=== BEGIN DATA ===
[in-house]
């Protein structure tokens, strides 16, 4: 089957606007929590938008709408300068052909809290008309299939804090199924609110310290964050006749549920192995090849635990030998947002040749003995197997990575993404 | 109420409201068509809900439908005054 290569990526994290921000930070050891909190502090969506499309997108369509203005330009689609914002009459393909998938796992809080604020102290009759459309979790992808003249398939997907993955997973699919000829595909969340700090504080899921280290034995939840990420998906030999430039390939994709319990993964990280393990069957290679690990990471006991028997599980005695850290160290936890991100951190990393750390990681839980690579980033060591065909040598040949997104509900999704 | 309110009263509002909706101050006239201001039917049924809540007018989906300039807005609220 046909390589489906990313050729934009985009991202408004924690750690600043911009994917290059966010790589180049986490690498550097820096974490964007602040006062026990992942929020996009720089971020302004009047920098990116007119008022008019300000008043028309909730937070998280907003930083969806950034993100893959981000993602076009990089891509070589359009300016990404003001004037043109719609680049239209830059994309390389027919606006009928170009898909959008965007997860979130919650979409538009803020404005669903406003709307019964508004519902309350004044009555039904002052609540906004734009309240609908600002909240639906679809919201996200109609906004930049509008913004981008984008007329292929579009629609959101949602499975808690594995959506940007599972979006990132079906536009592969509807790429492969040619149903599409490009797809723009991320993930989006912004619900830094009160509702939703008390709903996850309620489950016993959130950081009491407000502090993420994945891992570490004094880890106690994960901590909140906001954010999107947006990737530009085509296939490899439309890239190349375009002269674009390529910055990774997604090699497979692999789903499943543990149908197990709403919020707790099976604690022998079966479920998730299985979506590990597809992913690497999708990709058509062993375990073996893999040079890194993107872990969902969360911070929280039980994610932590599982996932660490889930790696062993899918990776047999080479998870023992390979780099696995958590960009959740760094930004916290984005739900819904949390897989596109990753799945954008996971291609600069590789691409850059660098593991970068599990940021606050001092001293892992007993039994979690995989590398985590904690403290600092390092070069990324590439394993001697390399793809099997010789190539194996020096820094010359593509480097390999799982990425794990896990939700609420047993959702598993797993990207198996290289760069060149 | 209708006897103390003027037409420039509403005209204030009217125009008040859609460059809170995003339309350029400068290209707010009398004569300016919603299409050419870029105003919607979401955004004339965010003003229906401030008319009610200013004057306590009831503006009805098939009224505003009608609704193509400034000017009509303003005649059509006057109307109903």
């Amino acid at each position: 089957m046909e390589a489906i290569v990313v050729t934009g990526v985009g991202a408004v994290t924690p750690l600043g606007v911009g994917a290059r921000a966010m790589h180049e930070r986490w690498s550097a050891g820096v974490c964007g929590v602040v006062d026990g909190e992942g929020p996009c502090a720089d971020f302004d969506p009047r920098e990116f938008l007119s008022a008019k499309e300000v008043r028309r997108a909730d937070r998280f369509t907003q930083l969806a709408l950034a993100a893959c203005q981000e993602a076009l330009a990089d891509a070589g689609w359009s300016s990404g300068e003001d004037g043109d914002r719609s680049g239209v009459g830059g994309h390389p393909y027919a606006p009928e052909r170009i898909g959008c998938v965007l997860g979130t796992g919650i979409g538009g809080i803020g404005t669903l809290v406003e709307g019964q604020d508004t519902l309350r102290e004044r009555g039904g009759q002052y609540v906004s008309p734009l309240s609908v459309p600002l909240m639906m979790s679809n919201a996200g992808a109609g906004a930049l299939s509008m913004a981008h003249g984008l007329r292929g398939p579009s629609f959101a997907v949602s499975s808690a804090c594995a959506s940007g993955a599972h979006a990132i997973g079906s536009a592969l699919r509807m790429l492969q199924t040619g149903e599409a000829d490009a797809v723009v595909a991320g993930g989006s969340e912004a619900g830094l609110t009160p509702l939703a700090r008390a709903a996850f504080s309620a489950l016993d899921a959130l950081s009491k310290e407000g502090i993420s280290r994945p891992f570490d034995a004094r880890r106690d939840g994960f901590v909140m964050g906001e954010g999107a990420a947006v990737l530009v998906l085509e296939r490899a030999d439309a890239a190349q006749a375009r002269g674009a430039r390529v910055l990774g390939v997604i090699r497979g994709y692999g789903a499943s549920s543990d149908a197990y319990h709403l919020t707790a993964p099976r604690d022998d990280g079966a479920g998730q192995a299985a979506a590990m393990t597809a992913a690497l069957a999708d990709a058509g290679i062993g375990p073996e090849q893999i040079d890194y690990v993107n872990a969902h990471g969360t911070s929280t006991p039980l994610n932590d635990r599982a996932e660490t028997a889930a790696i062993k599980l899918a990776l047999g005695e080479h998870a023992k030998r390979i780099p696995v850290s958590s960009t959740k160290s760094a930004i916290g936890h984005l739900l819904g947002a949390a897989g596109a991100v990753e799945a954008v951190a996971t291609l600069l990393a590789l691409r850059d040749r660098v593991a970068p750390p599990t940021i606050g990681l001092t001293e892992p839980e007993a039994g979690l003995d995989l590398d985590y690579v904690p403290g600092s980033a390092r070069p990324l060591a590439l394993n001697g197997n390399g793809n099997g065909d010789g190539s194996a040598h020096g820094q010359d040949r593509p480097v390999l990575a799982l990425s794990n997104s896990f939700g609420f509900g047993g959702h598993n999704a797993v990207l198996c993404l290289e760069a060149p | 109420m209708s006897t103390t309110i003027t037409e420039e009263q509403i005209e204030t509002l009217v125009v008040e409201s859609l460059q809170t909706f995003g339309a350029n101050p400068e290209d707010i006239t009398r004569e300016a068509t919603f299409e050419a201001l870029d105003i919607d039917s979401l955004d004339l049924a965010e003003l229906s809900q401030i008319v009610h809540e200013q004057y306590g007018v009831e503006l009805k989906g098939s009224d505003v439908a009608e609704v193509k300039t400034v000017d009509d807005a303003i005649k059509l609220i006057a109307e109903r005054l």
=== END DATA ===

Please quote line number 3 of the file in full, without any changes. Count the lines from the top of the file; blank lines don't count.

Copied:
């Amino acid at each position: 089957m046909e390589a489906i290569v990313v050729t934009g990526v985009g991202a408004v994290t924690p750690l600043g606007v911009g994917a290059r921000a966010m790589h180049e930070r986490w690498s550097a050891g820096v974490c964007g929590v602040v006062d026990g909190e992942g929020p996009c502090a720089d971020f302004d969506p009047r920098e990116f938008l007119s008022a008019k499309e300000v008043r028309r997108a909730d937070r998280f369509t907003q930083l969806a709408l950034a993100a893959c203005q981000e993602a076009l330009a990089d891509a070589g689609w359009s300016s990404g300068e003001d004037g043109d914002r719609s680049g239209v009459g830059g994309h390389p393909y027919a606006p009928e052909r170009i898909g959008c998938v965007l997860g979130t796992g919650i979409g538009g809080i803020g404005t669903l809290v406003e709307g019964q604020d508004t519902l309350r102290e004044r009555g039904g009759q002052y609540v906004s008309p734009l309240s609908v459309p600002l909240m639906m979790s679809n919201a996200g992808a109609g906004a930049l299939s509008m913004a981008h003249g984008l007329r292929g398939p579009s629609f959101a997907v949602s499975s808690a804090c594995a959506s940007g993955a599972h979006a990132i997973g079906s536009a592969l699919r509807m790429l492969q199924t040619g149903e599409a000829d490009a797809v723009v595909a991320g993930g989006s969340e912004a619900g830094l609110t009160p509702l939703a700090r008390a709903a996850f504080s309620a489950l016993d899921a959130l950081s009491k310290e407000g502090i993420s280290r994945p891992f570490d034995a004094r880890r106690d939840g994960f901590v909140m964050g906001e954010g999107a990420a947006v990737l530009v998906l085509e296939r490899a030999d439309a890239a190349q006749a375009r002269g674009a430039r390529v910055l990774g390939v997604i090699r497979g994709y692999g789903a499943s549920s543990d149908a197990y319990h709403l919020t707790a993964p099976r604690d022998d990280g079966a479920g998730q192995a299985a979506a590990m393990t597809a992913a690497l069957a999708d990709a058509g290679i062993g375990p073996e090849q893999i040079d890194y690990v993107n872990a969902h990471g969360t911070s929280t006991p039980l994610n932590d635990r599982a996932e660490t028997a889930a790696i062993k599980l899918a990776l047999g005695e080479h998870a023992k030998r390979i780099p696995v850290s958590s960009t959740k160290s760094a930004i916290g936890h984005l739900l819904g947002a949390a897989g596109a991100v990753e799945a954008v951190a996971t291609l600069l990393a590789l691409r850059d040749r660098v593991a970068p750390p599990t940021i606050g990681l001092t001293e892992p839980e007993a039994g979690l003995d995989l590398d985590y690579v904690p403290g600092s980033a390092r070069p990324l060591a590439l394993n001697g197997n390399g793809n099997g065909d010789g190539s194996a040598h020096g820094q010359d040949r593509p480097v390999l990575a799982l990425s794990n997104s896990f939700g609420f509900g047993g959702h598993n999704a797993v990207l198996c993404l290289e760069a060149p | 109420m209708s006897t103390t309110i003027t037409e420039e009263q509403i005209e204030t509002l009217v125009v008040e409201s859609l460059q809170t909706f995003g339309a350029n101050p400068e290209d707010i006239t009398r004569e300016a068509t919603f299409e050419a201001l870029d105003i919607d039917s979401l955004d004339l049924a965010e003003l229906s809900q401030i008319v009610h809540e200013q004057y306590g007018v009831e503006l009805k989906g098939s009224d505003v439908a009608e609704v193509k300039t400034v000017d009509d807005a303003i005649k059509l609220i006057a109307e109903r005054l």